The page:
The Arty Semite

Mourning Amy Winehouse's Lost Jewish Future

By Mordechai Shinefield

  • Print
  • Share Share
Getty Images

On July 23, London police were called to Amy Winehouse’s Camden apartment where they found the bluesy singer-songwriter dead. In addition to the sadness of losing such a talented musician early in her career, there’s a more prosaic tragedy as well. Talking to a Perth newspaper in 2007, the troubled Winehouse said that she dreamed of being a Jewish mother. “In 10 years’ time I’m gonna be looking after my husband and our seven kids. I’d really like to get everyone in one place and sit down and eat a meal together. I would like to uphold certain things, but not the religious side of things, just the nice family things to do. At the end of the day, I’m a Jewish girl.”

For her fans, of which there were many following the release of her sophomore, Grammy-winning album, “Back to Black,” there was a contradiction buried in Winehouse’s persona. She was an attractive icon in part because of her addictions. On tracks like “Rehab” she sang that “they tried to make me go to rehab but I said no, no, no.” In her sultry voice she delivered desultory lyrics punctuated by the couplet, “I don’t ever want to drink again / I just — oooh — I just need a friend.”

The other piece was the hope that Winehouse would clean up before it was too late.

She was so talented, and held so much promise, that one could easily imagine a career that wasn’t defined by drugs, disorder and disease. She could have taken her pain-inflected, oft-described “whiskey stained” voice with her into old age. She could have had a nice Jewish family, a husband and seven kids, and released albums long into the future. Though moments like these remind us of how deeply engrained the tortured artist figure is in Western culture, they are tragic because an alternative is so feasible.

On her debut album, “Frank,” Winehouse sings to a male paramour, “You should be stronger than me.” Listening to the album today, I can only imagine Winehouse singing those verses to herself. I think the real allure of her music wasn’t the drugs, or her face splashed on tabloid pages. It was this promise she kept making that things could get better.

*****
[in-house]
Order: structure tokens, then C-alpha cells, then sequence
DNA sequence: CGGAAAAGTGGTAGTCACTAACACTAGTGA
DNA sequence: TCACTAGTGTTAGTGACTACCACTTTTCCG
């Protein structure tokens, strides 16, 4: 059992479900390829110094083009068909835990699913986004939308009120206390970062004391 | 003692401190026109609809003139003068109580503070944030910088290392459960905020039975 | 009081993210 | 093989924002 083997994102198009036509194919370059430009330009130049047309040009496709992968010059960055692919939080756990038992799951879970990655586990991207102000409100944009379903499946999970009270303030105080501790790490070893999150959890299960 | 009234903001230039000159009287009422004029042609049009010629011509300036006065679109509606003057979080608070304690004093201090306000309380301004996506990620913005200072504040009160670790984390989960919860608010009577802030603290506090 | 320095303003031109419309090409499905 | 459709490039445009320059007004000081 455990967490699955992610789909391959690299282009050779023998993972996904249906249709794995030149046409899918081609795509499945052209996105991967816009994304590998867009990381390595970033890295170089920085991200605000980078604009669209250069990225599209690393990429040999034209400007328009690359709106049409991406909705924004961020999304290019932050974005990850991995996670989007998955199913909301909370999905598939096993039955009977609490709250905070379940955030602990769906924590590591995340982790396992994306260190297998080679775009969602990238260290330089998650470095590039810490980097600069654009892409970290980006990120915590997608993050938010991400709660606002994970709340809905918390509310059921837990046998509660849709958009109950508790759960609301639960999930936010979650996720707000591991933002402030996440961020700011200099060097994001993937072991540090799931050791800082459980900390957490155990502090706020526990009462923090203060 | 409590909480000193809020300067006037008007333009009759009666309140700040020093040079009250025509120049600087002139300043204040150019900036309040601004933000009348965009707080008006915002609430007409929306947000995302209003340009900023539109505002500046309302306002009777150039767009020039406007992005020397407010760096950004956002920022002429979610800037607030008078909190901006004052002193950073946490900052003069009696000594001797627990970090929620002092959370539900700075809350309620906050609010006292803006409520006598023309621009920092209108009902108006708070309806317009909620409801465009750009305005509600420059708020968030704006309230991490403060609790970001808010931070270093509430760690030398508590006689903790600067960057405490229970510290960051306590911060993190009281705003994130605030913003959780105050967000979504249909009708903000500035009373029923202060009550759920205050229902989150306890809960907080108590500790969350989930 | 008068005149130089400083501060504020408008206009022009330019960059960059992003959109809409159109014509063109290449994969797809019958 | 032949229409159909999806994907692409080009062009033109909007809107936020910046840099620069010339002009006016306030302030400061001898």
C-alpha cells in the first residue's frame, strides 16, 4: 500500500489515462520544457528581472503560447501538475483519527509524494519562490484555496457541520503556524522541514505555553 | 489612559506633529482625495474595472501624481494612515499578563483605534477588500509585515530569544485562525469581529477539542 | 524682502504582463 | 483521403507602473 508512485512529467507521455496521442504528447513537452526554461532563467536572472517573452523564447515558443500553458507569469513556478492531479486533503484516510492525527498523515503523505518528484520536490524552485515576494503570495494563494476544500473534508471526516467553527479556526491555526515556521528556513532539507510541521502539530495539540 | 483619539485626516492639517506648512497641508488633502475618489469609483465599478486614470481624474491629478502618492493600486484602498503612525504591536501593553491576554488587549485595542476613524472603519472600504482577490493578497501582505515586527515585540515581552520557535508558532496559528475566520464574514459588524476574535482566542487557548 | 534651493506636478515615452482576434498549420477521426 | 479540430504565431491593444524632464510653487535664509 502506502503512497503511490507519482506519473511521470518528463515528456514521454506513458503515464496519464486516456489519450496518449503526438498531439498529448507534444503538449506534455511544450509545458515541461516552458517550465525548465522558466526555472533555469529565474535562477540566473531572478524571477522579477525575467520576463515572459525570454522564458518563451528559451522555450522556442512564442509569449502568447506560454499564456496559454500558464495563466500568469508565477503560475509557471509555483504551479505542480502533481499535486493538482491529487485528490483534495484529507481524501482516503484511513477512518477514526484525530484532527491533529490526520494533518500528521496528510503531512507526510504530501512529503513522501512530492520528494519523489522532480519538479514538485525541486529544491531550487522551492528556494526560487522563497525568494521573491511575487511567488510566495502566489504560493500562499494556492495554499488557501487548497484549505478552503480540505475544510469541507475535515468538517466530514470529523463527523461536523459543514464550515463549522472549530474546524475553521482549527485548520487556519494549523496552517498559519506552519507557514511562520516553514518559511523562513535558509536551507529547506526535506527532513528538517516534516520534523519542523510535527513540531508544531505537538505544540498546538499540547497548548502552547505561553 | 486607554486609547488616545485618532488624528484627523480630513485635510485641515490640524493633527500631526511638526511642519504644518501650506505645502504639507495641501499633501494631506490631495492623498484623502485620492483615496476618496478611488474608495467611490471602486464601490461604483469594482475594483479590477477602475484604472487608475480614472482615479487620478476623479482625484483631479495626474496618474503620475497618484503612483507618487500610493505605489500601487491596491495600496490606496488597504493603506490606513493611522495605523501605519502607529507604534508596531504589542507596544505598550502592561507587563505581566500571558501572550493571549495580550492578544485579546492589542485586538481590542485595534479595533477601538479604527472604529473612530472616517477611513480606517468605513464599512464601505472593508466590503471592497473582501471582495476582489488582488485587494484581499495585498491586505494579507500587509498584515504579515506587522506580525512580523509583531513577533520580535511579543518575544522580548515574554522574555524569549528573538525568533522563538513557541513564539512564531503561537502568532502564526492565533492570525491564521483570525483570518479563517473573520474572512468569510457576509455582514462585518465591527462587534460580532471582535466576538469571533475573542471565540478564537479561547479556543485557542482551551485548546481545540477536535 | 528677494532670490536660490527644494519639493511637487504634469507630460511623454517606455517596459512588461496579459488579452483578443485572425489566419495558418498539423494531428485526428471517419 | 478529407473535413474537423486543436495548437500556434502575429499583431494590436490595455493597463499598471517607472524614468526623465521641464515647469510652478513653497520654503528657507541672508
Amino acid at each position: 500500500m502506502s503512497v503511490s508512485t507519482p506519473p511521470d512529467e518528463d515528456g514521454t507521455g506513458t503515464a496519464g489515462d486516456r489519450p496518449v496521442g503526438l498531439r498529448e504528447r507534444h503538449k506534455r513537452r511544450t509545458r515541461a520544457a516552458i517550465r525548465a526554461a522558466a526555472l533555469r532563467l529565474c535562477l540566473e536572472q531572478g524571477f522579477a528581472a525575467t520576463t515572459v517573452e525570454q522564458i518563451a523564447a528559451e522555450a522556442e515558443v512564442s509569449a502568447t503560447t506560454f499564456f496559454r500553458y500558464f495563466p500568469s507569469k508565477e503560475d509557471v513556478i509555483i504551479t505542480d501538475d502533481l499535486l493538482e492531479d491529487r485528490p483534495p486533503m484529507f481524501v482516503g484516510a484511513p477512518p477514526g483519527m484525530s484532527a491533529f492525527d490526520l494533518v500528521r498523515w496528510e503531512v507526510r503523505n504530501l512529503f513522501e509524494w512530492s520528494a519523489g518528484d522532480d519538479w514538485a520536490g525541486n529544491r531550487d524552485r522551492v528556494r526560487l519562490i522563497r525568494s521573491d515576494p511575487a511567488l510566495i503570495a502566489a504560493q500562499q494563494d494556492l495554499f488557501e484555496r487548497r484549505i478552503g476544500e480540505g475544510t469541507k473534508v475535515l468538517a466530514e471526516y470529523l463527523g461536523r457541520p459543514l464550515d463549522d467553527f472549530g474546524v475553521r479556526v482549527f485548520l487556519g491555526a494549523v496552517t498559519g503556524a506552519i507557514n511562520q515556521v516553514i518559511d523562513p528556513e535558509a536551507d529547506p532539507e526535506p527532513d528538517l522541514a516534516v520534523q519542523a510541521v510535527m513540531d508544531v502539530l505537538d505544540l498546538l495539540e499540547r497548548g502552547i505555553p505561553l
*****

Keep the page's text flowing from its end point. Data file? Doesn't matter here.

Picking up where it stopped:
Two years ago, Winehouse’s producer Mark Ronson told Rolling Stone magazine that they were working on a series of Hanukkah songs. “She’s got songs called, like, Kosher Kisses and Alone Under the Mistletoe,” Ronson said. Winehouse had just entered a rehabilitation facility and anything seemed possible for her, even an album of Jewish holiday songs.

“So we are history, your shadow covers me / The sky above, a blaze,” she sang on “Tears Dry on Their Own.” Her voice, when she sings “a blaze” is furious, elongated, explosive. If only she had figured out how to be as triumphant over her own life as she sounds on the track. Instead we are left with a promise for the future (a promise of a future), and an artist too troubled too make good on that promise. I mourn Amy Winehouse — not just who she was, but who she had hoped to become.


Permalink | | Share | Email | Print | Filed under: Obituaries, Music, Mordechai Shinefield, Mark Ronson, Amy Winehouse

The Jewish Daily Forward welcomes reader comments in order to promote thoughtful discussion on issues of importance to the Jewish community. In the interest of maintaining a civil forum, The Jewish Daily Forwardrequires that all commenters be appropriately respectful toward our writers, other commenters and the subjects of the articles. Vigorous debate and reasoned critique are welcome; name-calling and personal invective are not. While we generally do not seek to edit or actively moderate comments, our spam filter prevents most links and certain key words from being posted and The Jewish Daily Forward reserves the right to remove comments for any reason.




Find us on Facebook!
  • Would you get to know racists on a first-name basis if you thought it might help you prevent them from going on rampages, like the recent shooting in Kansas City?
  • "You wouldn’t send someone for a math test without teaching them math." Why is sex ed still so taboo among religious Jews?
  • Russia's playing the "Jew card"...again.
  • "Israel should deal with this discrimination against Americans on its own merits... not simply as a bargaining chip for easy entry to the U.S." Do you agree?
  • For Moroccan Jews, the end of Passover means Mimouna. Terbhou ou Tse'dou! (good luck) How do you celebrate?
  • Calling all Marx Brothers fans!
  • What's it like to run the Palestine International Marathon as a Jew?
  • Does Israel have a racism problem?
  • This 007 hates guns, drives a Prius, and oh yeah — goes to shul with Scarlett Johansson's dad.
  • Meet Alvin Wong. He's the happiest man in America — and an observant Jew. The key to happiness? "Humility."
  • "My first bra was a training bra, a sports bra that gave the illusion of a flat chest."
  • "If the people of Rwanda can heal their broken hearts and accept the Other as human, so can we."
  • Aribert Heim, the "Butcher of Mauthausen," died a free man. How did he escape justice?
  • This guy skipped out on seder at his mom's and won a $1 million in a poker tournament. Worth it?
  • Sigal Samuel's family amulet isn't just rumored to have magical powers. It's also a symbol of how Jewish and Indian rituals became intertwined over the centuries. http://jd.fo/a3BvD Only three days left to submit! Tell us the story of your family's Jewish heirloom.
  • from-cache

Would you like to receive updates about new stories?




















We will not share your e-mail address or other personal information.

Already subscribed? Manage your subscription.